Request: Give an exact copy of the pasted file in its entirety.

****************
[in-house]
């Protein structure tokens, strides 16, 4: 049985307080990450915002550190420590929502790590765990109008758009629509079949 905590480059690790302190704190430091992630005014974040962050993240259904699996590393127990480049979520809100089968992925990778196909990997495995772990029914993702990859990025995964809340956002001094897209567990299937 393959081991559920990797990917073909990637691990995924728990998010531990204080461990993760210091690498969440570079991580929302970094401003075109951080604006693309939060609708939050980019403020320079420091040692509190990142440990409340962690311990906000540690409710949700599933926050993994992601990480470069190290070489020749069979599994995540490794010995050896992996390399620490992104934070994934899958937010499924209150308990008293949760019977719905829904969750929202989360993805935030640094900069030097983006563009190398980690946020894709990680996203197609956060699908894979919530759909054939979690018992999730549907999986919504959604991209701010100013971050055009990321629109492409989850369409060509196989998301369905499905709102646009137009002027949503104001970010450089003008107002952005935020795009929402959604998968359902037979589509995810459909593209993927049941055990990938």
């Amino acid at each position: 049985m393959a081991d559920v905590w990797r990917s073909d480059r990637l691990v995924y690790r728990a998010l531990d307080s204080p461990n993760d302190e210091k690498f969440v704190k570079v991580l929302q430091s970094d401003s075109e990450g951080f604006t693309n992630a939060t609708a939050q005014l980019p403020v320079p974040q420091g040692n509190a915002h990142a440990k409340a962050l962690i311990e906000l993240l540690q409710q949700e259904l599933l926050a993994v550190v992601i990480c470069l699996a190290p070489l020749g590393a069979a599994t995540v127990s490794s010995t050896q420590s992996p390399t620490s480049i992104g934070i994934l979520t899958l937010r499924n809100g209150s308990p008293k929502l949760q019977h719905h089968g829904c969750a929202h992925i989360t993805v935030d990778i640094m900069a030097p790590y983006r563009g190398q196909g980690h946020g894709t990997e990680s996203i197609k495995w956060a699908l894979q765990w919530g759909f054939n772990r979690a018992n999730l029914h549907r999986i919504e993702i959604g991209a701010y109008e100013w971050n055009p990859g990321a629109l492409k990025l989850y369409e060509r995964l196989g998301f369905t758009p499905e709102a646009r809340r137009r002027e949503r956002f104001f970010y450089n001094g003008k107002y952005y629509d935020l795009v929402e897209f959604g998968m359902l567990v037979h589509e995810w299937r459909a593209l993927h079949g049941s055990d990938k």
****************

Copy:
[in-house]
């Protein structure tokens, strides 16, 4: 049985307080990450915002550190420590929502790590765990109008758009629509079949 905590480059690790302190704190430091992630005014974040962050993240259904699996590393127990480049979520809100089968992925990778196909990997495995772990029914993702990859990025995964809340956002001094897209567990299937 393959081991559920990797990917073909990637691990995924728990998010531990204080461990993760210091690498969440570079991580929302970094401003075109951080604006693309939060609708939050980019403020320079420091040692509190990142440990409340962690311990906000540690409710949700599933926050993994992601990480470069190290070489020749069979599994995540490794010995050896992996390399620490992104934070994934899958937010499924209150308990008293949760019977719905829904969750929202989360993805935030640094900069030097983006563009190398980690946020894709990680996203197609956060699908894979919530759909054939979690018992999730549907999986919504959604991209701010100013971050055009990321629109492409989850369409060509196989998301369905499905709102646009137009002027949503104001970010450089003008107002952005935020795009929402959604998968359902037979589509995810459909593209993927049941055990990938």
């Amino acid at each position: 049985m393959a081991d559920v905590w990797r990917s073909d480059r990637l691990v995924y690790r728990a998010l531990d307080s204080p461990n993760d302190e210091k690498f969440v704190k570079v991580l929302q430091s970094d401003s075109e990450g951080f604006t693309n992630a939060t609708a939050q005014l980019p403020v320079p974040q420091g040692n509190a915002h990142a440990k409340a962050l962690i311990e906000l993240l540690q409710q949700e259904l599933l926050a993994v550190v992601i990480c470069l699996a190290p070489l020749g590393a069979a599994t995540v127990s490794s010995t050896q420590s992996p390399t620490s480049i992104g934070i994934l979520t899958l937010r499924n809100g209150s308990p008293k929502l949760q019977h719905h089968g829904c969750a929202h992925i989360t993805v935030d990778i640094m900069a030097p790590y983006r563009g190398q196909g980690h946020g894709t990997e990680s996203i197609k495995w956060a699908l894979q765990w919530g759909f054939n772990r979690a018992n999730l029914h549907r999986i919504e993702i959604g991209a701010y109008e100013w971050n055009p990859g990321a629109l492409k990025l989850y369409e060509r995964l196989g998301f369905t758009p499905e709102a646009r809340r137009r002027e949503r956002f104001f970010y450089n001094g003008k107002y952005y629509d935020l795009v929402e897209f959604g998968m359902l567990v037979h589509e995810w299937r459909a593209l993927h079949g049941s055990d990938k």